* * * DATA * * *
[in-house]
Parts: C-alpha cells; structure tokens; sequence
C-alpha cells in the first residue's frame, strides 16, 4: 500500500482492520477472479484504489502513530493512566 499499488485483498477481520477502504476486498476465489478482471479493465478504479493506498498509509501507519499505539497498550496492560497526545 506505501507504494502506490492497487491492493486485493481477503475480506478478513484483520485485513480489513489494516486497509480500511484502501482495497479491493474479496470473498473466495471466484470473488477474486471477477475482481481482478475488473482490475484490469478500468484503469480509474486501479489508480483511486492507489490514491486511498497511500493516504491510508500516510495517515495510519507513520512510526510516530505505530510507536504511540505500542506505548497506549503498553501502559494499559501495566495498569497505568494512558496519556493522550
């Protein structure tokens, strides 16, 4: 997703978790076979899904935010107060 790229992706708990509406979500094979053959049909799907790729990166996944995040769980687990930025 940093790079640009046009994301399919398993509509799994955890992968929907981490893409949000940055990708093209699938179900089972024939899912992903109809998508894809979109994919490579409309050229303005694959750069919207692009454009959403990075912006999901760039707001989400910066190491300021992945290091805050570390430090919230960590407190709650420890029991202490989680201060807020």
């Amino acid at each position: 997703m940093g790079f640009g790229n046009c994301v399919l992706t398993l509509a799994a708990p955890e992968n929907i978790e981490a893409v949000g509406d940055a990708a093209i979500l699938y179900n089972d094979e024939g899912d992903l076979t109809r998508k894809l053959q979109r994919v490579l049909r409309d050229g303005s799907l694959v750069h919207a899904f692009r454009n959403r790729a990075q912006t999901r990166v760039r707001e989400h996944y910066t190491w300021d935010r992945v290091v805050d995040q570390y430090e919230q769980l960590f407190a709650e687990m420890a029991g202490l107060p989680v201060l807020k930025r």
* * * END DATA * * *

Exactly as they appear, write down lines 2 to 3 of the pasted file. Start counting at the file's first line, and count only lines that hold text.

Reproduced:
Parts: C-alpha cells; structure tokens; sequence
C-alpha cells in the first residue's frame, strides 16, 4: 500500500482492520477472479484504489502513530493512566 499499488485483498477481520477502504476486498476465489478482471479493465478504479493506498498509509501507519499505539497498550496492560497526545 506505501507504494502506490492497487491492493486485493481477503475480506478478513484483520485485513480489513489494516486497509480500511484502501482495497479491493474479496470473498473466495471466484470473488477474486471477477475482481481482478475488473482490475484490469478500468484503469480509474486501479489508480483511486492507489490514491486511498497511500493516504491510508500516510495517515495510519507513520512510526510516530505505530510507536504511540505500542506505548497506549503498553501502559494499559501495566495498569497505568494512558496519556493522550